It’s a huge mistake for Cambridge to hold entrance interviews online – I would know
The Cambridge University interview is infamous and necessary. But recently, a failure to recognize the interview process as an access initiative has led to the university’s latest mistake: putting it online.
I went through the interview process at Cambridge in December 2019. It was General Election Day – I remember it like it was yesterday. When I first entered the waiting room, there was only one person other than me who was not in formal attire. All the other boys were wearing costumes, and several were rehearsing lines from notebooks.
I was not disturbed, however. A rule I’ve always followed is that if you’re the only person in a room who isn’t in costume, you’re not the problem: the room is. The point of the interview is to make you memorable, and wearing a black suit was a one-way street to being overlooked by the time the door closes behind you. Then I was pretty happy with how it all went. “If I don’t come in,” I reasoned, “that’s a sign that I wouldn’t like to be here anyway.”
Fast forward three years and I am now in my senior year. I suspect my ability to stand out in a room that screamed at me to be formal may have helped me get the golden ticket.
But in-person interviews are no longer the norm – they haven’t been since before the pandemic in 2019. The only college offering face-to-face interviews is Trinity. For all others, it is online interviews, which are considered more convenient for the student. But getting students to face-to-face interviews was never a problem before the pandemic. I know that my university offered me free trips and overnight accommodation. And online interviews were an option anyway: it was just rarer and mainly for international students.
However, one of the biggest problems is the online interview news. I spent my second term in Cambridge at home and had to join my seminars and supervisions via online calls. I live in a rural area, in a family of five, and my father also worked from home. So obviously that wasn’t ideal. Calls were interrupted by noise and poor internet connection, supervisions were delayed, seminars abandoned. The same can be said for interviews. Some students will have the luxury of having better wifi, a desk to call from, or being an only child. Others will have it much worse than me.
The argument that students feel more comfortable calling from home than from an unfamiliar city depends of course on being comfortable at home and having the time, space and the bandwidth to do the maintenance. A large number of candidates, however, do so from the offices of the principals, or even worse in the common rooms. It’s no more comfortable than in Cambridge itself.
Beyond the logistics, there’s an important social aspect to in-person interviews: I like telling myself that I’m really good at interviews, but I hate talking on video calls. There is apprehension because you never know if the other person is about to start talking.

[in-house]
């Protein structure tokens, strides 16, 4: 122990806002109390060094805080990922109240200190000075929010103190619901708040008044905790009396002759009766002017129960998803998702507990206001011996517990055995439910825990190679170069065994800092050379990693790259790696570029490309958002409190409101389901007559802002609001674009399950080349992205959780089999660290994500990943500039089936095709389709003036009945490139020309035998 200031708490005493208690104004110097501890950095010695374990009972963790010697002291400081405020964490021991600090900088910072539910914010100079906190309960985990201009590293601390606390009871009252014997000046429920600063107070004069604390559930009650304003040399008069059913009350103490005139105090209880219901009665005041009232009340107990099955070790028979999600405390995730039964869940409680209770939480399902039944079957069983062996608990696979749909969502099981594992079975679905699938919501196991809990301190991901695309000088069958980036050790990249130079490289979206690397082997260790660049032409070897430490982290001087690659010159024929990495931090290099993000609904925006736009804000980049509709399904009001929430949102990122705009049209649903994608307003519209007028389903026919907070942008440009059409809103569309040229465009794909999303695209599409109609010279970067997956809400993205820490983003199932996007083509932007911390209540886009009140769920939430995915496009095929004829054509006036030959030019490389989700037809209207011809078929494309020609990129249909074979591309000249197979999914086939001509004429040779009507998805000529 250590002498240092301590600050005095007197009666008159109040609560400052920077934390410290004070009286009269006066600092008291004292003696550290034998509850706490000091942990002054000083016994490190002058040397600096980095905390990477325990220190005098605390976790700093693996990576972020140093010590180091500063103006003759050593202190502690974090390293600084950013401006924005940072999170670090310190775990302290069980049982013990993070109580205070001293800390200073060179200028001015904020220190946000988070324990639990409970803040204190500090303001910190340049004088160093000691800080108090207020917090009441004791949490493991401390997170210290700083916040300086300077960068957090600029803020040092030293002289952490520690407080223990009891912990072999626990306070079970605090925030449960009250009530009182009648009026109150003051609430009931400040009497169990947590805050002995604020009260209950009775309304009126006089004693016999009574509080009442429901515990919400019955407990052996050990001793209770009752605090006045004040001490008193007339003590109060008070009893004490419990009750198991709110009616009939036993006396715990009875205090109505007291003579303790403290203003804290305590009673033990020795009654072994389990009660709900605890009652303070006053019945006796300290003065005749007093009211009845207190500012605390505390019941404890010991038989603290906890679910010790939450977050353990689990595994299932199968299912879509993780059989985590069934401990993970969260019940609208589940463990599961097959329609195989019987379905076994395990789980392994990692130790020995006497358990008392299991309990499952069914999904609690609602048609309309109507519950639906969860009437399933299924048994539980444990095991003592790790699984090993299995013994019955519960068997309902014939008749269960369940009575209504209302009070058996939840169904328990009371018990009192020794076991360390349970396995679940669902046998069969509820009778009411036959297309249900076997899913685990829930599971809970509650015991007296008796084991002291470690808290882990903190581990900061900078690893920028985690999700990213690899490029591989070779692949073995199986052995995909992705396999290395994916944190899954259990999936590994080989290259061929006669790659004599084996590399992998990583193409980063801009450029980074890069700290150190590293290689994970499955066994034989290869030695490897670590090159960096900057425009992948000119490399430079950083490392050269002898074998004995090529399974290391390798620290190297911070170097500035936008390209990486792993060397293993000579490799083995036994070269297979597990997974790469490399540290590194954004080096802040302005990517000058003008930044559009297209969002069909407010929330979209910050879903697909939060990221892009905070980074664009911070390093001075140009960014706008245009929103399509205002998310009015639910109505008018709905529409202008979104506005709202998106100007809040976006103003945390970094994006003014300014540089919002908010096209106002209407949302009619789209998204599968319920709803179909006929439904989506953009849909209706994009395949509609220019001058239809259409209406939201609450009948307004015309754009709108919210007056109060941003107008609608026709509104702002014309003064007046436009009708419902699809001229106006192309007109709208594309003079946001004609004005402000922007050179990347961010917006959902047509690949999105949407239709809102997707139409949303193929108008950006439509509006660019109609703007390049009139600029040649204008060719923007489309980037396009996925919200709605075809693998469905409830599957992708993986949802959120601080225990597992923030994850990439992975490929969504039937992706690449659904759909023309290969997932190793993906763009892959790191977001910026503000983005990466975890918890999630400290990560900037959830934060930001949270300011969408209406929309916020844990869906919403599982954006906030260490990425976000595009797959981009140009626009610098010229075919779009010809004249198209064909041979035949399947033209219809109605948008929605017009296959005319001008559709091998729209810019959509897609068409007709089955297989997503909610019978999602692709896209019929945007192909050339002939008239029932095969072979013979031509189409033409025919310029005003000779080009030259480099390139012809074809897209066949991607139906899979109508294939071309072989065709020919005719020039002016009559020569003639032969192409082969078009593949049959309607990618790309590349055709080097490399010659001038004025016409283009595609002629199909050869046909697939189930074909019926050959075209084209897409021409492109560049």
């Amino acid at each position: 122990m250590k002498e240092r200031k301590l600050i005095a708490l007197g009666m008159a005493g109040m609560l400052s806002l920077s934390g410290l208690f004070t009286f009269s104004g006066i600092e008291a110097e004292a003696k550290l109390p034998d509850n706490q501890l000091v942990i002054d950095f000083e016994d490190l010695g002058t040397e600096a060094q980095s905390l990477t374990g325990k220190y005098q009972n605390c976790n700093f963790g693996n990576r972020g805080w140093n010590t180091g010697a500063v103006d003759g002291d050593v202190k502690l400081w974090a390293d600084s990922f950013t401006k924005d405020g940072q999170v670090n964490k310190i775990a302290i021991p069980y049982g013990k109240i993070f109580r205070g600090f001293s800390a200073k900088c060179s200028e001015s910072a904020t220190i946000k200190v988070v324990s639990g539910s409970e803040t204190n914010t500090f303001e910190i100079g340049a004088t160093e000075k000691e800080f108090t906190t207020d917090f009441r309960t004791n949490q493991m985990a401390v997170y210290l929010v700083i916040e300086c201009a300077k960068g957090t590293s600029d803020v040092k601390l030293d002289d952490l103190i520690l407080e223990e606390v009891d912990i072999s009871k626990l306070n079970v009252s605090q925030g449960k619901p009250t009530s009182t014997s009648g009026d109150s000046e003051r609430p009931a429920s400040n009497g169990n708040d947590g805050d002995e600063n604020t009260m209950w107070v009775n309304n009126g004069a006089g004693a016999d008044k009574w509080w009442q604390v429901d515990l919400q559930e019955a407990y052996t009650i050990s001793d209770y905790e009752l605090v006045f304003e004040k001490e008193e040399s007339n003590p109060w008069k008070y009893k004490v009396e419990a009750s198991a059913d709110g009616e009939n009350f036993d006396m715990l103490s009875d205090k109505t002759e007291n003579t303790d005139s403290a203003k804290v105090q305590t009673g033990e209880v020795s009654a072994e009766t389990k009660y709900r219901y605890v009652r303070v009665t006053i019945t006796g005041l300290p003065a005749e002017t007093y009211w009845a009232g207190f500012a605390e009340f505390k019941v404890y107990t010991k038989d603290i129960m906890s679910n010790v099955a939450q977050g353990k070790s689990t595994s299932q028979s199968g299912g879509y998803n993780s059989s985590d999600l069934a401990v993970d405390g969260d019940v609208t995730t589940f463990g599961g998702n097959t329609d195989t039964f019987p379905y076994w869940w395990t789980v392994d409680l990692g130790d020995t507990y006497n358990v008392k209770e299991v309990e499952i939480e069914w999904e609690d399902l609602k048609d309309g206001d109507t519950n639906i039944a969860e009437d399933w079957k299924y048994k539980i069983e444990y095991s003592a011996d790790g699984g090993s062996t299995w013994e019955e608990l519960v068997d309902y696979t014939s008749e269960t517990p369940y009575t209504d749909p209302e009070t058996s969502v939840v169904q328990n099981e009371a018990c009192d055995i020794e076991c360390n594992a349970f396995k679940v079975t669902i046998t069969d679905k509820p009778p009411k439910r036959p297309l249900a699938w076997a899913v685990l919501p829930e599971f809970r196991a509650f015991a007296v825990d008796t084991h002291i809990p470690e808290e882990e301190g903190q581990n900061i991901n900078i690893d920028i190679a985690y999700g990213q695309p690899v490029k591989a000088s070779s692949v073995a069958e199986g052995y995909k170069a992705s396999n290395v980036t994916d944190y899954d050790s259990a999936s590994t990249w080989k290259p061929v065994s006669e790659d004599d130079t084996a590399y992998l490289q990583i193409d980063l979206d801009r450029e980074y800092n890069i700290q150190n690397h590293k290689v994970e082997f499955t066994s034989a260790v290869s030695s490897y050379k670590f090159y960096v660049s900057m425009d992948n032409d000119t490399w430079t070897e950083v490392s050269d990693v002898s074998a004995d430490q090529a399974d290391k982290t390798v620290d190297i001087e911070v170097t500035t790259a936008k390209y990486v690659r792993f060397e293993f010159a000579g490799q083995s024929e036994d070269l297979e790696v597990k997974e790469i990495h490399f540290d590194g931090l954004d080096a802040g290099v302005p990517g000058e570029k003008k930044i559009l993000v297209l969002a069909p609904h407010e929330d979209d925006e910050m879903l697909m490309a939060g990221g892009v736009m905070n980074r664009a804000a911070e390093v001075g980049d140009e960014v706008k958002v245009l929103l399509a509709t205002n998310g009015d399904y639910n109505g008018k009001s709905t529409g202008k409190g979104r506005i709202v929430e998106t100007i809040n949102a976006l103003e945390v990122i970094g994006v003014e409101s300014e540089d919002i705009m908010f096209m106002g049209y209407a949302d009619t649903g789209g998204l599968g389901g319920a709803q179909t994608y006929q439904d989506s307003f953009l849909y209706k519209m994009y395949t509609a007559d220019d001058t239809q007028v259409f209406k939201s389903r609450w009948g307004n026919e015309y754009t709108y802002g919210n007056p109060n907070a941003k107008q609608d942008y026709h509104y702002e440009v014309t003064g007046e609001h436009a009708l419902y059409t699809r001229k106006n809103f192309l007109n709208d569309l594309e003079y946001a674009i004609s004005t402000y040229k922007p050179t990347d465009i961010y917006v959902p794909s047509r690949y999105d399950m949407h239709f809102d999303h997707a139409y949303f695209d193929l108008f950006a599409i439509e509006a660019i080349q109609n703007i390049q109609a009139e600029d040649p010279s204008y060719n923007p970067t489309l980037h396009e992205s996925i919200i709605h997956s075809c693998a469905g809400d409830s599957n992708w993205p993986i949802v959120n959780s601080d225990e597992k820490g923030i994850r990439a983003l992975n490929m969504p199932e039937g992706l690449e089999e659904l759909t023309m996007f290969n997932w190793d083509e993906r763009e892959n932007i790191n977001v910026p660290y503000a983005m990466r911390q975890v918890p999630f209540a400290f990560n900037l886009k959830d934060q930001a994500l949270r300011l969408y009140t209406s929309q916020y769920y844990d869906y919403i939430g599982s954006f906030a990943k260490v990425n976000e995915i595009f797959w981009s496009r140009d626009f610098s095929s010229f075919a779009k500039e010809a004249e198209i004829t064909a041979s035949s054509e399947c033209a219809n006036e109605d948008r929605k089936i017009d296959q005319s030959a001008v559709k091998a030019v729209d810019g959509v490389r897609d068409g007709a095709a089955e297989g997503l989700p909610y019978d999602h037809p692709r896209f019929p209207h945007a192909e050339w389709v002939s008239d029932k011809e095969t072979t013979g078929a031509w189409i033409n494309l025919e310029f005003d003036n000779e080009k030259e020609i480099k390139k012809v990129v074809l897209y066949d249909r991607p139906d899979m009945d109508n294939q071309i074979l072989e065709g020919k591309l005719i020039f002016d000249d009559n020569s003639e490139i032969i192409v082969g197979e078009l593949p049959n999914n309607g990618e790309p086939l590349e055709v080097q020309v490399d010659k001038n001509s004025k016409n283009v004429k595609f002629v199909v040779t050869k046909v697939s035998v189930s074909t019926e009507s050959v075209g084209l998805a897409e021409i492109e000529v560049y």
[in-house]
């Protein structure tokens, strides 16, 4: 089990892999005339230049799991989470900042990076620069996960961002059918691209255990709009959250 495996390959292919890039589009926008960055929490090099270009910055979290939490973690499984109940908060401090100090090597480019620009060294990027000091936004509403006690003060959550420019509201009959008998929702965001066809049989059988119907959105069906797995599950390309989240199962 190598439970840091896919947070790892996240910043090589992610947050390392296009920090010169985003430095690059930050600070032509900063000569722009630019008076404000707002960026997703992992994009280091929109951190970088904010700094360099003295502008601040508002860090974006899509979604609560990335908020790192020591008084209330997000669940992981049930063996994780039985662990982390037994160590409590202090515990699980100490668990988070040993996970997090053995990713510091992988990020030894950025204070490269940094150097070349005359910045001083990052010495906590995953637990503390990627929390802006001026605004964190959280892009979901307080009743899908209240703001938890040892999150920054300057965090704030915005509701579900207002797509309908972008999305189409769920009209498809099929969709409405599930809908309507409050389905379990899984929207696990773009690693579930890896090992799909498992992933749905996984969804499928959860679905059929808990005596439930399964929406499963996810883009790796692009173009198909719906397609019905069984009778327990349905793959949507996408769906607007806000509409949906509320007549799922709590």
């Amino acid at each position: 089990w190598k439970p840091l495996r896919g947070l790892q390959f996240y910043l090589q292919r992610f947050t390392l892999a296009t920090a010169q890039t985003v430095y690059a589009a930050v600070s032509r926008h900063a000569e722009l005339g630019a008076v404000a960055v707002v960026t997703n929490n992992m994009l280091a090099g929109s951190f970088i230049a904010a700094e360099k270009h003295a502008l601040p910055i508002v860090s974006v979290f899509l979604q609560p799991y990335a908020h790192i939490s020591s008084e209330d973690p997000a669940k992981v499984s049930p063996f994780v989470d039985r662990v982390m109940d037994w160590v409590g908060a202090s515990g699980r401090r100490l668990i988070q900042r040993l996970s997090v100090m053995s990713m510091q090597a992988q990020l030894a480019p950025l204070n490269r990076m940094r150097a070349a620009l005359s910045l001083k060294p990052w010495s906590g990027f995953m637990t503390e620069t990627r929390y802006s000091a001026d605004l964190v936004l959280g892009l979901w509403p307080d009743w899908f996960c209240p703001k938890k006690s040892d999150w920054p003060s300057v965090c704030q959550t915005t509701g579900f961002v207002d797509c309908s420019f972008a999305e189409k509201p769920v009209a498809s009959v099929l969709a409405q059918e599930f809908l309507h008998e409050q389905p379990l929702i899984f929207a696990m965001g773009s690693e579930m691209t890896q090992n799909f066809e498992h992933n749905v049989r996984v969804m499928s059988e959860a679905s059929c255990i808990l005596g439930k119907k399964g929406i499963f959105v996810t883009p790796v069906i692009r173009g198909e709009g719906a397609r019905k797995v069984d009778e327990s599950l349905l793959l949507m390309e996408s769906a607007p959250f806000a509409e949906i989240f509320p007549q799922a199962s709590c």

The static nature of the video also helps those who have prepared the most for the interviews. The interviewer asks a question. There is a pause. The students respond. In person, the conversation flows and meanders more, allowing for a bit of creativity in responses. It would be nice if the repetitive nature of a video interview didn’t unfairly benefit privately educated children, who likely received the right kind of responses from teachers. And if that didn’t stifle the personalities either.
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Then there is the question of presence. Before my interview, I had never been to my college and Cambridge was unfamiliar to me. But private schools are more likely to organize city trips, and privately educated children are more likely to attend one of the university’s many expensive summer schools, or even attend one. return fairly regularly. This familiarity leads to an understanding of Oxbridge (especially if your school regularly sends more than a few children there a year) and a desire to get there. If you’ve never been there and are suddenly offered an online interview, Cambridge remains in the abstract and seems less accessible than if you’ve already walked the halls of the university. You just can’t bother with all of this because it seems too out of reach.
I don’t believe this is a plot to attract private schools or financial hustle to save money, but rather pure lack of thought. But by holding interviews online, the university risks diminishing an interview process that has worked for decades; a process that is only strong because it throws everyone in the deep end, and all applicants are treated equally based on their mental character.
In my view, the university’s decision to move away from in-person interviews is a step forward in the digital age, but two steps backward in terms of accessibility.